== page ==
German Interior Minister now calling for full border checks with Czechia

Reversing her stance from last month, Nancy Faeser is advocating for the reintroduction of border control at Germany's border with the Czech Republic. Staff

Written by Staff Published on 23.09.2023 10:00:00 (updated on 25.09.2023) Reading time: 2 minutes

German Interior Minister Nancy Faeser is now calling for short-term full security checks at the border with Czechia and Poland to address the ongoing migration issue. Faeser's stance was revealed in an interview with Welt am Sonntag, as reported by, indicating a shift in Germany's approach to border control.

Faeser emphasizes that these short-term checks would serve as a crucial measure to combat people smugglers who exploit the open borders between Germany and its neighboring countries.

Previously, Faeser had been opposed to the idea of full stationary checks at the border with Czechia and Poland, considering them ineffective. During debates earlier this summer in the Bundestag, she had advocated for random checks and covert searches as more viable options.

However, in her new interview with Welt am Sonntag, which will appear in the Sunday edition of the paper, Faeser proposes full checks as well as deploying German police officers on Czech territory, drawing inspiration from the Swiss model where such cooperation has already been implemented. She disclosed that negotiations on this matter were already underway.

Furthermore, Faeser announced a joint Czech-German task force, aimed at intensifying efforts to combat people smuggling. This cooperation would involve joint registration of people smugglers and the mutual exchange of crucial security information, along with an extension and intensification of joint patrols.

Czech Interior Minister Vít Rakušan confirmed this collaboration, highlighting its focus on tackling people smuggling. He assured that the German government did not intend to reintroduce permanent long-term controls at the Czech-German border, signaling a cooperative approach to border security.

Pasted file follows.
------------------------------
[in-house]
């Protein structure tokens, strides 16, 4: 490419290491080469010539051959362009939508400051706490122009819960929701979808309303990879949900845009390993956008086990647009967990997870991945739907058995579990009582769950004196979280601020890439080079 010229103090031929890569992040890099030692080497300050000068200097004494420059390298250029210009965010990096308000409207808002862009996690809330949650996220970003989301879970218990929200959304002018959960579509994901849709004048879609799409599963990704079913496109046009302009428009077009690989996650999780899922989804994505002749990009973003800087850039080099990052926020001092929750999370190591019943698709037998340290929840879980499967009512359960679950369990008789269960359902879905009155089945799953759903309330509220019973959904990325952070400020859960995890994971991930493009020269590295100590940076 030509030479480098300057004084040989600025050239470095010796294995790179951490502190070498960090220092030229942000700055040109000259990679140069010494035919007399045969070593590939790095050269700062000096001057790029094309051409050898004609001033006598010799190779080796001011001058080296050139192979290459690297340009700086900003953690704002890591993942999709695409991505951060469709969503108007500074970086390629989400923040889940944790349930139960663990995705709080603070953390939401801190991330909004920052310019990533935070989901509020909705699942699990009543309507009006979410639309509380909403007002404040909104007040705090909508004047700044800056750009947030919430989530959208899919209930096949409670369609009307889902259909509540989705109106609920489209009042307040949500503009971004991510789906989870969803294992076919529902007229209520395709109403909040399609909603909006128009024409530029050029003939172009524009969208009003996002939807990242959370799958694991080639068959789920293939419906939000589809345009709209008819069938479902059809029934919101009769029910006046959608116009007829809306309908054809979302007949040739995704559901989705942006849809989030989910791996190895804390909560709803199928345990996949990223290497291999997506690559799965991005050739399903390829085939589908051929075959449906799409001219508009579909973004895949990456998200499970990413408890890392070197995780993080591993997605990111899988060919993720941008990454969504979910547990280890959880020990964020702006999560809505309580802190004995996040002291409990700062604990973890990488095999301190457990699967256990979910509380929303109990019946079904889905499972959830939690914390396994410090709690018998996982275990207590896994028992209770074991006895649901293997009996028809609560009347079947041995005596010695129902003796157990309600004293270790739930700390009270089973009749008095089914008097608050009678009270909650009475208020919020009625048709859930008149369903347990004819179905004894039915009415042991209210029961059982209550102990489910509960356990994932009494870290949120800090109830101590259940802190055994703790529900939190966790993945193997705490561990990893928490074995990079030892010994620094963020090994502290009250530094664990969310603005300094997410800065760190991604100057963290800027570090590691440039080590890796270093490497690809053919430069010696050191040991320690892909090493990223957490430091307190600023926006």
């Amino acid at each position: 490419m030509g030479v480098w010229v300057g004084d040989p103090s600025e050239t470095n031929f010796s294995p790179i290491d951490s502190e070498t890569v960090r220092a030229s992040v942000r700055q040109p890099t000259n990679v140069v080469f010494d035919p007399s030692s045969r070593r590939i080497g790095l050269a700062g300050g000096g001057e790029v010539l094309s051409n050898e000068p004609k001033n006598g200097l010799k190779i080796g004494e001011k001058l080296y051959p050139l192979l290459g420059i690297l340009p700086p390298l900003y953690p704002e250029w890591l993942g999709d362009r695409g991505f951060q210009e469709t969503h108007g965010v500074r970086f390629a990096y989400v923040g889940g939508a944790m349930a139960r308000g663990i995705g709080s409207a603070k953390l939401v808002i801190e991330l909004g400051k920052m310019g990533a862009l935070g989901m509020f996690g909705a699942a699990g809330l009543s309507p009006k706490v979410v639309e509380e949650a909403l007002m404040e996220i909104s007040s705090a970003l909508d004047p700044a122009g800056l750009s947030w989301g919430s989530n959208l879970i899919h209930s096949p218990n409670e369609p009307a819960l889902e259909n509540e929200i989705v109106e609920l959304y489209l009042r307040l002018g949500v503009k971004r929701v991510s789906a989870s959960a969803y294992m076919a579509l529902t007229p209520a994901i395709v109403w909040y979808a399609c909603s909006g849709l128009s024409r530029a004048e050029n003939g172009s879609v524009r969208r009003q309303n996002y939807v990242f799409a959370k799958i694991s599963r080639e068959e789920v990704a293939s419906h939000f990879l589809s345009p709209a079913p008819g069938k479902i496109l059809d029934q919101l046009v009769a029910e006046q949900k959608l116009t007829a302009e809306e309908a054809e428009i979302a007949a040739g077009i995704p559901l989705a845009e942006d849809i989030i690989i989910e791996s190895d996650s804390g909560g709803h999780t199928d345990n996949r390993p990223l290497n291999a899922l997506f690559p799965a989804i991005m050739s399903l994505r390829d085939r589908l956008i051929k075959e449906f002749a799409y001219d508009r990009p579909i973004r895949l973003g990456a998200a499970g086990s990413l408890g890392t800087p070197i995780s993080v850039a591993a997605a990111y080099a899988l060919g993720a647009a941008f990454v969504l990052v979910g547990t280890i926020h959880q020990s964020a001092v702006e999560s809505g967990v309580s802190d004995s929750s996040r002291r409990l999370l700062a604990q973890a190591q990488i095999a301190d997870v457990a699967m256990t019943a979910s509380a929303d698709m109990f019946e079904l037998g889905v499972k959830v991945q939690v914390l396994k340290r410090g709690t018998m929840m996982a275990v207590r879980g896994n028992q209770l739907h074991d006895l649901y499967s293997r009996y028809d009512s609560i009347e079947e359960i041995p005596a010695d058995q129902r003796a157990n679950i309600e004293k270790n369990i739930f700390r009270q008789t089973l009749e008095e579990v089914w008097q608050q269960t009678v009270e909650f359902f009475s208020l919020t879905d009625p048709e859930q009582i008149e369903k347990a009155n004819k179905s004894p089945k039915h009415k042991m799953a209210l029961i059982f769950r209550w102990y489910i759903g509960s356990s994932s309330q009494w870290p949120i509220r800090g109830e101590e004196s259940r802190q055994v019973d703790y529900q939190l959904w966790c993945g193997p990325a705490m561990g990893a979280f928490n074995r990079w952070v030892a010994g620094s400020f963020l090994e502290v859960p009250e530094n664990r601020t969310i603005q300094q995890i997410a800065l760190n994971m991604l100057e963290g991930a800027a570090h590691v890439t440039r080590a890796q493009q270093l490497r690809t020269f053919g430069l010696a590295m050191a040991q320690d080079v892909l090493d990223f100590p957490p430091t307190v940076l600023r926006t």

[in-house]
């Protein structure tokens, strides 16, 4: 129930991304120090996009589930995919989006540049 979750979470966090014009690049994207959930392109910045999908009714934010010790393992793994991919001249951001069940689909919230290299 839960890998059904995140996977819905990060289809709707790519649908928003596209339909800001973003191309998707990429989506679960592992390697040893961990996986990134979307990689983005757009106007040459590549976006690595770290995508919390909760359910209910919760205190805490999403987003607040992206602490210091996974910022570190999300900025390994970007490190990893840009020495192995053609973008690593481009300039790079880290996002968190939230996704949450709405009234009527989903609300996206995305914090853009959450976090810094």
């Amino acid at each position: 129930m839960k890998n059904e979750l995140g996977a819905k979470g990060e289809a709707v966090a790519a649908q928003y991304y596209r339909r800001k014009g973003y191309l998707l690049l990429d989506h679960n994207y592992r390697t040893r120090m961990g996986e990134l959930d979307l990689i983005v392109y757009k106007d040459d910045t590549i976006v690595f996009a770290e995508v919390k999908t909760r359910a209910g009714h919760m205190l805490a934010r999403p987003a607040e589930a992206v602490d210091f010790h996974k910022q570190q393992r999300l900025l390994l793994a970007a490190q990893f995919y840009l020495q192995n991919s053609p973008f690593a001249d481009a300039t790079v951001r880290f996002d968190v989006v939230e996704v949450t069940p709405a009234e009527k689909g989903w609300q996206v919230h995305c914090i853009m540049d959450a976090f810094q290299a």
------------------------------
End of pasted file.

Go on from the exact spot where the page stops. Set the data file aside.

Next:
The issue of border checks has gained significance in the lead-up to state elections in Hesse and Bavaria, where migration and border controls are hotly debated topics. While some conservative leaders, like Hesse's Minister-President Boris Rhein, advocate for border checks with Czechia and Poland, others, such as Bavarian counterpart Markus Söder, do not favor them for Bavaria.

In her interview, Faeser stresses the importance of combining additional checks with comprehensive border surveillance and covert searches, highlighting their effectiveness in maintaining security.

Covert searches in Germany involve searches conducted without specific suspicions, often employing plainclothes police officers in unmarked vehicles.

Representatives of various German regions and the opposition conservative Christian Democratic Union have also called for the reintroduction of full border checks, following the Austrian model implemented in 2015, albeit at selected crossing points.

Despite her prior opposition to full security checks, Faeser's recent statements signal a willingness to adapt border control strategies to address the evolving challenges posed by migration. She noted that the Federal Police would establish an operational analysis center and collaborate closely with Polish and Czech authorities to combat people smugglers.

Faeser also revealed that Germany had received approximately 200,000 asylum applications by the end of August, with projections suggesting this number could reach 400,000 by the end of the year. German regions have raised concerns about their capacity to care for migrants amid this influx.

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